Climate change hazards yearly cost African economies $100 billion

Tuesday July 27 2021
ClImate pic

A dejected farmer in Iringa looks at her paddy farm, which was destroyed by floods. Climatic changes are causing colossal losses to farmers. PHOTO | FILE

By Zephania Ubwani

Arusha. Climate change hazards gobble up at least $105 billion of the African economies annually, according to environmental activists.

The economic losses are manifested in loss of crops to weather calamities being floods and severe droughts, pest attacks as well as massive destruction of key infrastructure. Activists from Africa who met in Mali last week said economic losses in the continent due to climatic disasters accounted for 3-to-6 percent of the continent’s gross domestic product (GDP) which stood at $3.5 trillion in 2018.

Africa, they pointed out, was bearing the brunt of climate change losses amounting to three to six percent of its GDP “despite (Africa) having no known responsibilities on climate change”.

The activists raised their concern during a meeting of the civil society organizations (CSOs) that was held in Mali ahead of the UN Conference on Climate Change later this year.

The situation has been compounded by the outbreak of the Covid-19 pandemic which impacted heavily on the African economies through travel and transport restrictions which reduced exports.

“It is unfortunate that the developed countries are turning a blind eye to the twin impacts which demand debt servicing,” lamented Harsen Nyambe from the African Union (AU) Commission.

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He added that refusal by the West to lift the loans at the material time has resulted in Africa sinking into debts and that servicing such debts was becoming almost impossible.

Mr Nyambe said the West’s insistence for Africa to service accumulated debts have left many to wonder if there was “any justice” for Africa, a continent whose economy has been severely impacted by Covid-19.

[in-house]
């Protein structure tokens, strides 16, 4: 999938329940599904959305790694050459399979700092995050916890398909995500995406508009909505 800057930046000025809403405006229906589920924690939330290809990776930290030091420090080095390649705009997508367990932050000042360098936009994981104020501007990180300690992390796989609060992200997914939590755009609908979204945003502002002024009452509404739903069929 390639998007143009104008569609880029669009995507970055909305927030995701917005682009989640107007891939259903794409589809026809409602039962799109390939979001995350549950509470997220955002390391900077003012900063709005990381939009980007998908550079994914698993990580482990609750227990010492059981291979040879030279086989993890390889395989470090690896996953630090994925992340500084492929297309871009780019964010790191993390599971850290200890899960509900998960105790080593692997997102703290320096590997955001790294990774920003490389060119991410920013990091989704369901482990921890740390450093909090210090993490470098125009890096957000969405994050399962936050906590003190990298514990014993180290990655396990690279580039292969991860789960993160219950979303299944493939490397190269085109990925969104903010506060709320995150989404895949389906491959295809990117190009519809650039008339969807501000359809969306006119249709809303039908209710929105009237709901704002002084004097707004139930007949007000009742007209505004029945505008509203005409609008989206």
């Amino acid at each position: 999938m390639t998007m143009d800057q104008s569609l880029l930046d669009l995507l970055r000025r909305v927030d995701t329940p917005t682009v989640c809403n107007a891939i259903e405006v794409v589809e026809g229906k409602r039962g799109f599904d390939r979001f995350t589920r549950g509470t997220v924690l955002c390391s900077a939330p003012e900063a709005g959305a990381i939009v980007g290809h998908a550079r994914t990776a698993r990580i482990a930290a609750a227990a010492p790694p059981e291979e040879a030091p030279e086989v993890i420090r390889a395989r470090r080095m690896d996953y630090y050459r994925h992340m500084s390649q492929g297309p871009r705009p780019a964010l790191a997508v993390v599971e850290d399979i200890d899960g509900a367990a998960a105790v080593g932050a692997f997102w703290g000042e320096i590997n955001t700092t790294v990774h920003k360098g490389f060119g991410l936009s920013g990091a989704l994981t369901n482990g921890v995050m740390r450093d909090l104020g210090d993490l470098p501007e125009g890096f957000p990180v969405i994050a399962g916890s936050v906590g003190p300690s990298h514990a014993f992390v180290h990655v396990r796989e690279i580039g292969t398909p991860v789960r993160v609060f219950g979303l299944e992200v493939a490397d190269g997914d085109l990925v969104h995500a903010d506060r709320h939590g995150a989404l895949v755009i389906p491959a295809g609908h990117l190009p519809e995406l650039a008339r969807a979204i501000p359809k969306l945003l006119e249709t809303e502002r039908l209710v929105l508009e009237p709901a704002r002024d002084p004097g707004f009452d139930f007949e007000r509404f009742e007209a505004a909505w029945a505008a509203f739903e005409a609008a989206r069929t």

For his part, Dr Mithika Mwenda, the executive director of the Nairobi-based Pan African Climate Justice Alliance (APCJA) said the African continent was warming twice the global average.

“Combined with Covid-19, climate change has deeply entrenched inequalities, exerting a massive toll on the poor and the vulnerable people who face uncertain future”, he said in a dispatch to The Citizen.

According to the AU biannual Disaster Risk Reduction report of 2019, Africa is experiencing rising intensity, frequency and duration of natural disasters which are associated with climate change.

The report noted that most of the continent’s economies were directly dependent on climate-sensitive sectors such as agriculture, and tourism, none of which is climate-proof.

“Even our infrastructure cannot withstand the impacts of climate change. The rise in temperature that is projected is likely to cripple our economies and push more of Africa into poverty and derail Africa’s aspirations for Agenda 2063,” it said.

The report added that the West was yet to honour the pledge of $100 billion it made early last year to shore up the continent’s economies in the wake of Covid-19 impact.

Massive investments identified as in infrastructure, capacity building, and technology transfer. Wanjira Maathai, the vice president of the Washington-based World Resource Institute (WRI) noted that there were indications that Africa may not be able to withstand the impacts of climate change given their bleak economic situation.

“This means that the economic agenda to help people withstand the impacts of climate change has to be top priority,” she pointed out.